One Xpand user less, one happy Xtend user more

This week I am consulting a customer who had introduced a model based development approach based almost 10 years ago and used it with success since then. At the time back then Xpand was the most powerful code generation engine and UML models were often used to generate code from. Xtext did not even exist at that time. The customer uses Enterprise Architect and the Enterprise Architect exporter from the components4oaw. The last release was in 2011 and the project has not been developed further. For my customer the component just did what it should, so there was no direct need to change anything at the process. The EA exporter has its flaws, especially since it needs an Enterprise Architect installation and this means it only works on Windows machines. For Enterprise Architect users who do model based development, we therefore offer the YAKINDU Enterprise Architect Bridge, which scales better and can process .eap models on any platform.

My task was to help the customer to modernize their tool chain. To be fair, Xpand is not the right choice anymore. The Xtend Language combines the strengths from Xpand (great templating support, functional programming, static typing, polymorphic dispatch, mature Eclipse tooling) and resolved some weaknesses (performance, compiled code instead of interpreted, Java integration, extensibility of expressions).

For the customer who never had used Xtend so far, but was quite familiar with Xpand, it was quite a surprise how close both languages really are. Most of the concepts can be mapped 1:1 from good old Xpand to Xtend. We created a small generator from scratch and copied functions and templates and translated them manually for demonstration. They understood Xtend within minutes then. Most of the work is monkey-see-monkey-do. For such cases I wrote a small migration script which can translate Xpand,Xtend(1) and Check code to Xtend(2) classes. We used that script now for an initial translation.

One of the reasons why this migration script is not published is that cannot translate Xpand code completely to Xtend. The tool parses Xpand templates and traverses the AST to transform the expressions to Xtend equivalents. But it does not know about the type system which is used by the generator.

And here Xtend is not as powerful as Xpand, especially when using UML. In Xpand, the UML type system adapter analyzed the applied profiles of a model to create virtual types for stereotypes. Elements with stereotypes applied can be processed as if they were of a subtype of the extended type, and tagged values became attributes. In Xtend, there is only the Java type system, and for processing UML models this means that templates have to use the UML metamodel directly. The old “feeling” of a real type system can be simulated with a set of extension functions. I usually introduce an extension class per profile which offers for example a method per tagged value. The creation of such an extension class can again be automated by generating it from a profile .uml model.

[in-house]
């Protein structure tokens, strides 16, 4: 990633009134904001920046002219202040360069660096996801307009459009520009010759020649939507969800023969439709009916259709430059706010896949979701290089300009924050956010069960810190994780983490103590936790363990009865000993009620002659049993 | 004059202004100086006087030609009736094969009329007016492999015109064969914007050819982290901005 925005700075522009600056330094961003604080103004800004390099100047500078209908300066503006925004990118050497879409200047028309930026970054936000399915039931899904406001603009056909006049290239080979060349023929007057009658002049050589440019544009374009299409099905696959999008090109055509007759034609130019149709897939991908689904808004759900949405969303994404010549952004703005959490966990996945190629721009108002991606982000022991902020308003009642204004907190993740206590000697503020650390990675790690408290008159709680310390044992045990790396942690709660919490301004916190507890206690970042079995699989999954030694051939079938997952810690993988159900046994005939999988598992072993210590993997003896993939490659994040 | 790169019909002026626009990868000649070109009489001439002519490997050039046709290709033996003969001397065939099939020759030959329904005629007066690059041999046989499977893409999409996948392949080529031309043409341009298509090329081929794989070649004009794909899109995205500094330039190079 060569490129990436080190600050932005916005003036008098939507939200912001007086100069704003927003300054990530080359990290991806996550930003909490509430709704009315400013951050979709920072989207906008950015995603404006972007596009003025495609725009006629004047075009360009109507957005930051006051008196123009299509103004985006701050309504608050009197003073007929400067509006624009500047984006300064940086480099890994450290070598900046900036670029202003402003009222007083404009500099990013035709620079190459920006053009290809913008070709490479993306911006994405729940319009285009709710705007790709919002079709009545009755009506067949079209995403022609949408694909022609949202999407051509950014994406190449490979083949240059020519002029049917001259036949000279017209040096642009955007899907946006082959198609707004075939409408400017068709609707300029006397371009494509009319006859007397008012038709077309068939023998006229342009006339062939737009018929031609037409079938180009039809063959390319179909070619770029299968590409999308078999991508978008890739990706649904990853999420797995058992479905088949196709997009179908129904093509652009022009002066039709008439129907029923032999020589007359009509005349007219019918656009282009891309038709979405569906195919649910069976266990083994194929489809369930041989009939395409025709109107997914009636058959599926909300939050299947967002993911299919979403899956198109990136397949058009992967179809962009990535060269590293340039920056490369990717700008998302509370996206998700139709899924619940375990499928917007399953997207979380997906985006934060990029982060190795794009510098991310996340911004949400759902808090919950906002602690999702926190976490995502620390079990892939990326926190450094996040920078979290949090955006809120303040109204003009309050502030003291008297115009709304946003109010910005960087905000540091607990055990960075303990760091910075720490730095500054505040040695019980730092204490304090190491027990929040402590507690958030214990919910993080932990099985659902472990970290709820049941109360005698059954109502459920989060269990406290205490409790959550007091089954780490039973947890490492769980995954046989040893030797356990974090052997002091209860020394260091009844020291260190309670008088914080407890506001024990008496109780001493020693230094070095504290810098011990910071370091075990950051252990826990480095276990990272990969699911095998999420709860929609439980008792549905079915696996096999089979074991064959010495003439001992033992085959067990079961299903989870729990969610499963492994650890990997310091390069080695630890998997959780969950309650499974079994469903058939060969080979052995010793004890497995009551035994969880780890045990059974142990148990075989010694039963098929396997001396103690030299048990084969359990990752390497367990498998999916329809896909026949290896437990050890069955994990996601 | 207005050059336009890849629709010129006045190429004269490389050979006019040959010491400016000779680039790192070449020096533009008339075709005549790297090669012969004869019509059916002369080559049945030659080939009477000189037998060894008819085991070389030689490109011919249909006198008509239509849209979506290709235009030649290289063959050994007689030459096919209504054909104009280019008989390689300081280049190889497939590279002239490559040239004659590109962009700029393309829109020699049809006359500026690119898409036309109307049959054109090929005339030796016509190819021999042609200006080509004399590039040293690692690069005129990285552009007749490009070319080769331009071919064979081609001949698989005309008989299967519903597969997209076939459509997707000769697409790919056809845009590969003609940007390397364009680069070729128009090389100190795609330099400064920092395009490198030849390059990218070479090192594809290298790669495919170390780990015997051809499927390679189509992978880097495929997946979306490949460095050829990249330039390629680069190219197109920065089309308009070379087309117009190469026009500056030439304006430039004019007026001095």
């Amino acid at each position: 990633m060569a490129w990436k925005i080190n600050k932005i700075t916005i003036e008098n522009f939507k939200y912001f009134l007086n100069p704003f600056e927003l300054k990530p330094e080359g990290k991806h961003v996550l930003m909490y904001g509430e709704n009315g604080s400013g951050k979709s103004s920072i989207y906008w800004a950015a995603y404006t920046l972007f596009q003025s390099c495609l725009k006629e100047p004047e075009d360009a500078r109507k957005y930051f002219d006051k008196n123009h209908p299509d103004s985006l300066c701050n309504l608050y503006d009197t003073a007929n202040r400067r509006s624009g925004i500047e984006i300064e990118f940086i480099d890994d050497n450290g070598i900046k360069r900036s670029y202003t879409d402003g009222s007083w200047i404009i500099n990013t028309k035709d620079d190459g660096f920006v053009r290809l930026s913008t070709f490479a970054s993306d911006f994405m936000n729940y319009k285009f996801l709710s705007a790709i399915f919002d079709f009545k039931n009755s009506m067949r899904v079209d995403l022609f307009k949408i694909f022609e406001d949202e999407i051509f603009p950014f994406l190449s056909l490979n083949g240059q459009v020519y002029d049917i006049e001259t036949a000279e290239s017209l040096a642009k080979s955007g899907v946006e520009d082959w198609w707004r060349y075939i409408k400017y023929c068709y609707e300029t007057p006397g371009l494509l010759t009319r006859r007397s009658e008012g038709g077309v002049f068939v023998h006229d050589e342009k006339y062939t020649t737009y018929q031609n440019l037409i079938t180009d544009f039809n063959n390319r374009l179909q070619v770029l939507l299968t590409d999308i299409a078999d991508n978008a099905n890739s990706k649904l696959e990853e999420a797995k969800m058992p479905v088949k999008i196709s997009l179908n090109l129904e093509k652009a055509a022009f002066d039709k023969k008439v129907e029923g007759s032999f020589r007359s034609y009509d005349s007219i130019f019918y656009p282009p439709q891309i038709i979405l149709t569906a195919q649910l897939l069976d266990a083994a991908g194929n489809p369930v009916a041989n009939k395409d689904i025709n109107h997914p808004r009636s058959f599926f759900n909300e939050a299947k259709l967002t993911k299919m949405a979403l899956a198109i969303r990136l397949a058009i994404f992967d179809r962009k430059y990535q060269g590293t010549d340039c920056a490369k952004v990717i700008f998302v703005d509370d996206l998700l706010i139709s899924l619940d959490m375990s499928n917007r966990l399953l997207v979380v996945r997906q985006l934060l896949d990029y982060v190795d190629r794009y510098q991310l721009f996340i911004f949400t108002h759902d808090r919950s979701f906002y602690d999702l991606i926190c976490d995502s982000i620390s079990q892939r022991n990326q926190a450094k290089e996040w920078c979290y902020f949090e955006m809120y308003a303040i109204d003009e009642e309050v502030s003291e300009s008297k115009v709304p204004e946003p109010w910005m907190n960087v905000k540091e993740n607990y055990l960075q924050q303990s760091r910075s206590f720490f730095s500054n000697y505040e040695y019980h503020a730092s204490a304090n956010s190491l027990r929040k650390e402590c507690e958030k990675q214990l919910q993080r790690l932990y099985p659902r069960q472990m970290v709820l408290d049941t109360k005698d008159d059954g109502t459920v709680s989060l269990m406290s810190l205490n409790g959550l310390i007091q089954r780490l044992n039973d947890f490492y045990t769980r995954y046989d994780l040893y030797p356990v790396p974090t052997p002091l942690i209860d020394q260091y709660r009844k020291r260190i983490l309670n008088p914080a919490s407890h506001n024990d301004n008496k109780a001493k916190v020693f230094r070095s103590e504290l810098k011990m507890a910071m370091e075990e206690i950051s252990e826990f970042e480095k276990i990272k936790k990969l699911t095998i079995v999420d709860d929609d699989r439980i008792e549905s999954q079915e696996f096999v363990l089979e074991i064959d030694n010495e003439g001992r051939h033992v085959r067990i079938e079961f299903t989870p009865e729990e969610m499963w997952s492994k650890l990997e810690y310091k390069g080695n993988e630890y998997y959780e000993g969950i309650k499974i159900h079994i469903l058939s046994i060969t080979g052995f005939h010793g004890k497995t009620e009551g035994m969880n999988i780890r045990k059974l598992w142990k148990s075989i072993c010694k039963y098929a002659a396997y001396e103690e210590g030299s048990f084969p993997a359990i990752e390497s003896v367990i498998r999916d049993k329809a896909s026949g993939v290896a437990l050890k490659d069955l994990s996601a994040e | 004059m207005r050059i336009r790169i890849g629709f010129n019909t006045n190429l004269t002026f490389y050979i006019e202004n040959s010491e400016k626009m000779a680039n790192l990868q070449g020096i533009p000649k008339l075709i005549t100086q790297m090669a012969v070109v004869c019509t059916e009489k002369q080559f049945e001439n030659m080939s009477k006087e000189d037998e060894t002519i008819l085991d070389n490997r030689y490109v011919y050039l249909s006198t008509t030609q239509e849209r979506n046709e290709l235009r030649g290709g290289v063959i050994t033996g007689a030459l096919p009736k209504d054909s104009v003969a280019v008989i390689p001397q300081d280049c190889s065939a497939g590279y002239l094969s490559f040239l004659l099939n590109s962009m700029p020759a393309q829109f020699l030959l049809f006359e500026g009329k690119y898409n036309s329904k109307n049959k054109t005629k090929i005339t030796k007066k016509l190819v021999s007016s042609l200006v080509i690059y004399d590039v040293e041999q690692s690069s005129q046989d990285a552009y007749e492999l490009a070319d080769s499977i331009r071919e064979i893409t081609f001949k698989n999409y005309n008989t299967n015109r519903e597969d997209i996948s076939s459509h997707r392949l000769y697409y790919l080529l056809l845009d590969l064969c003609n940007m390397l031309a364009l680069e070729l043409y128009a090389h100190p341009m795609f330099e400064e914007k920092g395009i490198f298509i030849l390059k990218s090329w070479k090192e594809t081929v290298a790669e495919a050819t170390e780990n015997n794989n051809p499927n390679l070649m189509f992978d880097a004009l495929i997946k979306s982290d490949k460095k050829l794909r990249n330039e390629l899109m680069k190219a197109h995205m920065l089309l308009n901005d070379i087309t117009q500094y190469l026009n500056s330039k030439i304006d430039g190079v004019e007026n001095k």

Another disadvantage against the Xpand framework is that Xtend is not a code generation framework, but a general purpose programming language. How a generator component looks like that invokes the templates, where to produce output to, how to integrate constraint checks, this all is not provided.

What I usually do here is to use Xtext’s infrastructure like the IGenerator interface and validation based on Xtext’s AbstractDeclarativeValidator and @Check annotations. I reuse Xtext’s MWE Reader and Generator component. However, this requires some work and advanced knowledge. The basic approach is here to make UML models recognized by Xtext as a generic EMF resource. To actually use the Xtext components, a generator specific Guice module has to be created which extends AbstractGenericResourceRuntimeModule and satisfy several dependencies which an Xtext language already as configured by default. A good part of the approach was described by Christian Dietrich in his blog posts “Xtend2 Code Generators with Non-Xtext Models” and “Xtext 2.0 and UML“. I may go into details in a later blog post.

Although Xtend is such a natural choice for writing code generators and it is so well-integrated in the Xtext ecosystem, there is framework support missing for non-Xtext models. It is easy to write a trivial framework, but why should everyone start writing their own when good infrastructure already exists in the Xtext framework? From what I experienced again, there is need to have some more framework support for this use case. I doubt that it could be part of Xtext itself, but maybe we will provide a framework for Xtend based code generators in the future.

At the end we were able to show and demonstrate a migration path in one single workshop day. The customer was happy to save several days or weeks of time. The workshop costs were compensated by far for them. From a sales perspective it might not be wise to leave a customer in a state where he is not dependent on our services in the next time, but this is not how we work. For me it feels right.

Give a man a fish and you feed him for a day; teach a man to fish and you feed him for a lifetime.


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